Did the Yahoo! Food staffer hit the tequila before pounding out this?
Alcohol affects the brain; it’s an effect that’s not often good.
When I was an elementary school student, back in the Dark Ages before Wikipedia and smartphones, I learned that New York City was made up of five boroughs and that one of those boroughs is Brooklyn. Did the writer for Yahoo! Food miss that lesson?
Perhaps she meant Manhattan, not New York City. If so, that’s what she should have written.
I’m scratching my head and dusting the dandruff off my keyboard after reading this on Yahoo! Food:
I just can’t figure it out. If there are fewer treats more familiar than Oreos, where did the other familiar treats go? And what were they? I guess in the olden days, there were more treats that everybody knew about, but then some of them disappeared.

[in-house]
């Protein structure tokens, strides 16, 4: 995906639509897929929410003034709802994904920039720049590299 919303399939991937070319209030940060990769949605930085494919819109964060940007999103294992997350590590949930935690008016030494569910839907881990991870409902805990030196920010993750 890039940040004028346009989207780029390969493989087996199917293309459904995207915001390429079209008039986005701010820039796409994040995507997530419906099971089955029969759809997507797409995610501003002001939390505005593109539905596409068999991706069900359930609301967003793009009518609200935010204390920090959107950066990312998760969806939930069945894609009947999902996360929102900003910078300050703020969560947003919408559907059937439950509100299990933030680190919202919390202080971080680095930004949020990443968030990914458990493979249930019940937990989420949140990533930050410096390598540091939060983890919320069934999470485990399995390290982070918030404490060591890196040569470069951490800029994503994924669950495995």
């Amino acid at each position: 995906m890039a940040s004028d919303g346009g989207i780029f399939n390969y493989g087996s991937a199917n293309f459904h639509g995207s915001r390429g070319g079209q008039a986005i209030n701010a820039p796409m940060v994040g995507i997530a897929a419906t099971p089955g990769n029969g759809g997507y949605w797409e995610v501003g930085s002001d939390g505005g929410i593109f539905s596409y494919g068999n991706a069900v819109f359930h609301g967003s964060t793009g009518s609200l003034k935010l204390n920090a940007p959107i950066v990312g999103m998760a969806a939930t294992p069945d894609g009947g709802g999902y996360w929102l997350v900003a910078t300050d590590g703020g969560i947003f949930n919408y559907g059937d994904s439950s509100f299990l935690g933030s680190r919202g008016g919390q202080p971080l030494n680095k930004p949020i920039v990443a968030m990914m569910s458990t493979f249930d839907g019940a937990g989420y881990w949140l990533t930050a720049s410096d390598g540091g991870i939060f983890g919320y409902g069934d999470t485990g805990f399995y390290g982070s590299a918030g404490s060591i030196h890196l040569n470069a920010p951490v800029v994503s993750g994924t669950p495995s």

You’d think that there are few treats more familiar than Oreos, but you’d be wrong. At least according to Yahoo!.
What is it about words derived from French that trips up the writers at Yahoo!? When they’re not confusing a fiancé with a fiancée, they’re misspelling trompe l’oeil or coup d’état or pâté de foie gras. At least this writer for Yahoo! Food spelled the word correctly. It’s just the wrong word:
A tête-à-tête is a private conversation between two people, usually of an intimate nature. It’s not public. It’s not in writing. It’s not right in this context.
My advice to Yahoo!’s writers and editors: If the word contains funny little marks above a vowel, don’t use it. You will get it wrong.